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The Democratic Strategist

Political Strategy for a Permanent Democratic Majority

The Rural Voter

The new book White Rural Rage employs a deeply misleading sensationalism to gain media attention. You should read The Rural Voter by Nicholas Jacobs and Daniel Shea instead.

Read the memo.

There is a sector of working class voters who can be persuaded to vote for Democrats in 2024 – but only if candidates understand how to win their support.

Read the memo.

The recently published book, Rust Belt Union Blues, by Lainey Newman and Theda Skocpol represents a profoundly important contribution to the debate over Democratic strategy.

Read the Memo.

Democrats should stop calling themselves a “coalition.”

They don’t think like a coalition, they don’t act like a coalition and they sure as hell don’t try to assemble a majority like a coalition.

Read the memo.

The American Establishment’s Betrayal of Democracy

The American Establishment’s Betrayal of Democracy The Fundamental but Generally Unacknowledged Cause of the Current Threat to America’s Democratic Institutions.

Read the Memo.

Democrats ignore the central fact about modern immigration – and it’s led them to political disaster.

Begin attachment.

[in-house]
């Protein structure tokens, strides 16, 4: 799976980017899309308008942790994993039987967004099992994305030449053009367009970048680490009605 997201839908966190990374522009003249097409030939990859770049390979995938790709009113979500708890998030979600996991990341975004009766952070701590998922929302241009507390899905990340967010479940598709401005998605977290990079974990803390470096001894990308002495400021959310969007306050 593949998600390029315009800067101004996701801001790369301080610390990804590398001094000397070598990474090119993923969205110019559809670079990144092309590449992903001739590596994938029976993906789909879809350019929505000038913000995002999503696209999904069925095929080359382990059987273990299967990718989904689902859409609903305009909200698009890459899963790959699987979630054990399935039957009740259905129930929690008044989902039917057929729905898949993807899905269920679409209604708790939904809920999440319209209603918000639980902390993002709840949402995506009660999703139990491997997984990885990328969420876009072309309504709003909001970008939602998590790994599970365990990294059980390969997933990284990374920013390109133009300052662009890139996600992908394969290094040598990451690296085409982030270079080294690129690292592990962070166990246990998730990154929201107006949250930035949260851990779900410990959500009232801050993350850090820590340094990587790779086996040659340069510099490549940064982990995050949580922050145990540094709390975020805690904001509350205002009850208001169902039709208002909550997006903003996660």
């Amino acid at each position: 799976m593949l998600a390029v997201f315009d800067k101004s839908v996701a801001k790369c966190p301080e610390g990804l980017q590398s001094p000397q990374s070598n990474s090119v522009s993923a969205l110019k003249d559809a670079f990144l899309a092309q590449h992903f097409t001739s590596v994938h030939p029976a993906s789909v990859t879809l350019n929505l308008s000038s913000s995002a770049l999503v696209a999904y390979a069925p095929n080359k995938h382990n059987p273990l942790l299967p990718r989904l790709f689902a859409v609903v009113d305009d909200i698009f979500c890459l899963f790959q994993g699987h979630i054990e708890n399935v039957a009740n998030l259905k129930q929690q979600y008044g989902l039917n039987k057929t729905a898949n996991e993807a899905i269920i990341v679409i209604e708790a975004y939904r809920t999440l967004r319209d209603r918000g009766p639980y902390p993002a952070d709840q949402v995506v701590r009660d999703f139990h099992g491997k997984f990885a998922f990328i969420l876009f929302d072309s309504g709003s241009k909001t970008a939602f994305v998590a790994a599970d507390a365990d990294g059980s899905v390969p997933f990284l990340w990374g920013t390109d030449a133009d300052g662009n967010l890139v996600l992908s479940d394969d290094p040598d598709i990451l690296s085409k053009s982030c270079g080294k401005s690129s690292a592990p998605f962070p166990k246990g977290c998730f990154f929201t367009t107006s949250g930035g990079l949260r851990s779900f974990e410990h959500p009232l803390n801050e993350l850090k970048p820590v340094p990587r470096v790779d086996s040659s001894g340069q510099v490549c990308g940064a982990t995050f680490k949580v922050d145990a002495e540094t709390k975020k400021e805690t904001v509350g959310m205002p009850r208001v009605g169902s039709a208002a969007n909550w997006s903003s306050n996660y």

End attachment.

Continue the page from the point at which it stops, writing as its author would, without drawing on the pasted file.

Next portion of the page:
Democrats ignore the central fact about modern immigration – and it’s led them to political disaster.

Read the memo.


The Daily Strategist

May 26, 2024

New WaPo Election Guide Tracks Issues, ’06 Elections

The Washington Post today launches a new daily guide to the ’06 elections, “Bellwethers: Key Issues in the Battle for Congress.” The feature focuses on how voting may be affected by eight major “issues,” including: Iraq; immigration; President Bush; corruption; “pocketbook” concerns; GOP chances in the northeast; Democratic chances in the “upper south”; and ballot measures. The feature includes dozens of cross-links to useful data, including candidate bios, district and state demographic profiles, opinion polls, financial information and voting records — much of it nicely illustrated with clickable maps and jazzy graphics. WaPo says ‘Bellwethers’ will be an “organic” feature, which presumably means it will be updated and expanded with new developments. ‘Bellwethers’ offers substantially more easily-accessible content than the New York Times 2006 Election Guide and promises to be the best election tracking gateway offered by a daily newspaper